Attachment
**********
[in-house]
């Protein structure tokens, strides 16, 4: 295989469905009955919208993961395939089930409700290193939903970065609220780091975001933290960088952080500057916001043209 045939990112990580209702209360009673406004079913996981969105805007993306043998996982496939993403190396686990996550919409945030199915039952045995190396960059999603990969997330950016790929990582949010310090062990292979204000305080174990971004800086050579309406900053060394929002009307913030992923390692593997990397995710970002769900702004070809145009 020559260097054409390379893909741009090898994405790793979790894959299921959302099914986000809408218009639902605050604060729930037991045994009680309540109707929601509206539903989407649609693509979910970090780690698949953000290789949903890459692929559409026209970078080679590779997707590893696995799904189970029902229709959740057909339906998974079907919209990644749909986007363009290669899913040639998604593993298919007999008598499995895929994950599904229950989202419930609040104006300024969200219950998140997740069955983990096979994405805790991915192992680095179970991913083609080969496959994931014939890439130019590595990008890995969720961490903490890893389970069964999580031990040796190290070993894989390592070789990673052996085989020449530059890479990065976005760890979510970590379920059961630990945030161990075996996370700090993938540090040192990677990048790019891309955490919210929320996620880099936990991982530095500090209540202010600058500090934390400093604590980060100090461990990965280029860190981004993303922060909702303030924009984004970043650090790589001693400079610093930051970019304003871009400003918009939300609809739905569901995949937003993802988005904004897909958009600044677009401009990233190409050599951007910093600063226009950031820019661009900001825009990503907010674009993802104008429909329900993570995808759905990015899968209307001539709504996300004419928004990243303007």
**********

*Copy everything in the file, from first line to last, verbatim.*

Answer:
[in-house]
């Protein structure tokens, strides 16, 4: 295989469905009955919208993961395939089930409700290193939903970065609220780091975001933290960088952080500057916001043209 045939990112990580209702209360009673406004079913996981969105805007993306043998996982496939993403190396686990996550919409945030199915039952045995190396960059999603990969997330950016790929990582949010310090062990292979204000305080174990971004800086050579309406900053060394929002009307913030992923390692593997990397995710970002769900702004070809145009 020559260097054409390379893909741009090898994405790793979790894959299921959302099914986000809408218009639902605050604060729930037991045994009680309540109707929601509206539903989407649609693509979910970090780690698949953000290789949903890459692929559409026209970078080679590779997707590893696995799904189970029902229709959740057909339906998974079907919209990644749909986007363009290669899913040639998604593993298919007999008598499995895929994950599904229950989202419930609040104006300024969200219950998140997740069955983990096979994405805790991915192992680095179970991913083609080969496959994931014939890439130019590595990008890995969720961490903490890893389970069964999580031990040796190290070993894989390592070789990673052996085989020449530059890479990065976005760890979510970590379920059961630990945030161990075996996370700090993938540090040192990677990048790019891309955490919210929320996620880099936990991982530095500090209540202010600058500090934390400093604590980060100090461990990965280029860190981004993303922060909702303030924009984004970043650090790589001693400079610093930051970019304003871009400003918009939300609809739905569901995949937003993802988005904004897909958009600044677009401009990233190409050599951007910093600063226009950031820019661009900001825009990503907010674009993802104008429909329900993570995808759905990015899968209307001539709504996300004419928004990243303007």